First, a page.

The following sub-pages are developed using the resources provided by the Department of Education and Training

 

General:

There should be appropriate signage/instructions in and around the Technology Room. Electrical cables should be tagged each year and checked prior to use. Machines should have easily visible (BIG and RED) and accessible (near by but not hidden or obstructed) emergency stop switches. Various Acts and Standards require that all dangerous machinery is to be properly guarded. People get hurt because there is no guard or the guard has been removed, disabled or modified in some way.

When using machines staff must ensure that

  • no one has defeated the guard
  • all materials to be used are clear of the working parts of the machine
  • guards are regularly checked and maintained in good working order
  • they have been trained to use the machine.

 

Modification to equipment:

Teachers must not intentionally or recklessly interfere with or misuse anything provided in the interests of health, safety and welfare. Teachers should not modify equipment to meet a specific need. Original manufacturer's specifications should be maintained. Any changes to the original specifications must be made by the manufacturer. It is an offence against the OHS Act (2000) and its relevant regulations to interfere with or misuse occupational health and safety equipment.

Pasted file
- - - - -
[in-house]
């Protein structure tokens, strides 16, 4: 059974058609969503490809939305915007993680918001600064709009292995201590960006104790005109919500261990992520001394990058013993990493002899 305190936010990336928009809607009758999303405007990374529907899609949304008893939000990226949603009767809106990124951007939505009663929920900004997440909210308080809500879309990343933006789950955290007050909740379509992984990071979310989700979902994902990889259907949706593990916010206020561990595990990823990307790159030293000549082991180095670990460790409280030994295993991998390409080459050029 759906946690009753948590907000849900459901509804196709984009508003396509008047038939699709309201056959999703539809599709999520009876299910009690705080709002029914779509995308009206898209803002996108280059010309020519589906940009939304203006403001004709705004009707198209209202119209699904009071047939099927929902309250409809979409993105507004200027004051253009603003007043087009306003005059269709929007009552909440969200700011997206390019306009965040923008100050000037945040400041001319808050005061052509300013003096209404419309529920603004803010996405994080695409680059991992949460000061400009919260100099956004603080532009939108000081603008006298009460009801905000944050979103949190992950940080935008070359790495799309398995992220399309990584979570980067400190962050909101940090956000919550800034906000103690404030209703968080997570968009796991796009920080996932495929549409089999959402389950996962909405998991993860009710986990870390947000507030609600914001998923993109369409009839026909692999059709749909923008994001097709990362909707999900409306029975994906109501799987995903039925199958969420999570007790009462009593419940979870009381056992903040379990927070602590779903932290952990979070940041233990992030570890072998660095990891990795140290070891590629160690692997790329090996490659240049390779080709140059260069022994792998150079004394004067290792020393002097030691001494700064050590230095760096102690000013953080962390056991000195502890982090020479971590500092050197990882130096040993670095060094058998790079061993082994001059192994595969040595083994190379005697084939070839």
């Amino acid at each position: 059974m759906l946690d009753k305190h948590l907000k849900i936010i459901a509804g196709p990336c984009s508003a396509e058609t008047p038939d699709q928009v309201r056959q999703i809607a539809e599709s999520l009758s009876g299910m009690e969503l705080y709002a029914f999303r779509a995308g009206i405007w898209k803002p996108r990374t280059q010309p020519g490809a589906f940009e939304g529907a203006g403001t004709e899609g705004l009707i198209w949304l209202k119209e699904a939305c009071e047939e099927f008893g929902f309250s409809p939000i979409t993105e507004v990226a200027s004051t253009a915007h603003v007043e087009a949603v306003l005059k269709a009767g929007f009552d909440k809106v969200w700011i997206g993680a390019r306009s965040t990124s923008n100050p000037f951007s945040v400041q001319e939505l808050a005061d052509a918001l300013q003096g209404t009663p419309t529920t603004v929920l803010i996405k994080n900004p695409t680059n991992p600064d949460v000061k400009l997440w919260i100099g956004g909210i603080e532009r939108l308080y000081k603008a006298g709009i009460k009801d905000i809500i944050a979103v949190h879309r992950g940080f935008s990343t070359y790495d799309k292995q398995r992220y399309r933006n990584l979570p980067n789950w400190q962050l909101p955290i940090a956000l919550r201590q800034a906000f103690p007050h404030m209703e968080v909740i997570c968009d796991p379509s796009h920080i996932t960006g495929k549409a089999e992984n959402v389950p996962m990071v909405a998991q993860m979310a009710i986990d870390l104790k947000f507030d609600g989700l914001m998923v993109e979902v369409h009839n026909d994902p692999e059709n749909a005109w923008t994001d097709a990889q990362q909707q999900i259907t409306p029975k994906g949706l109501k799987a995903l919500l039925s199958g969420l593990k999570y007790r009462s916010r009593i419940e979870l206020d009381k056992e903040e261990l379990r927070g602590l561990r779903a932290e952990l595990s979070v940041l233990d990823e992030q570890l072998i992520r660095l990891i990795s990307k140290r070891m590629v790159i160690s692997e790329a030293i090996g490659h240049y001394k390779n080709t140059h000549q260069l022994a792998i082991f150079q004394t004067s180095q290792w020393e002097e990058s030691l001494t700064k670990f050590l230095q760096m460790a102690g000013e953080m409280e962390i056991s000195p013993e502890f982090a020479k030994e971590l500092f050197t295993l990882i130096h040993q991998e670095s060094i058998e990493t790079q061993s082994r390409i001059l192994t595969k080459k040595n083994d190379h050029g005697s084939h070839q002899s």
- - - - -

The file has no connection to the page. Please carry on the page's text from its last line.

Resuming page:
Risk Assessment:

Having identified the hazards in the workplace and prioritised them in terms of severity and likelihood, it is necessary toconsider what action to take to remove or reduce the potential for an accident. This is known as risk control. For the purposes of the OH&S Regulation 2001, an obligation to control a risk to health or safety (in any case in which the elimination of the risk is not reasonably practicable) is an obligation to take the following measures (in the order specified) to minimise the risk to the lowest level reasonably practicable:

  • firstly, substituting the hazard giving rise to the risk with a hazard that gives rise to a lesser risk,
  • secondly, isolating the hazard from the person put at risk,
  • thirdly, minimising the risk by engineering means,
  • fourthly, minimising the risk by administrative means (for example, by adopting safe working practices or providing appropriate training, instruction or information),
  • fifthly, using personal protective equipment.

A combination of the above measures is required to be taken to minimise the risk to the lowest level reasonably practicable if no single measure is sufficient for that purpose.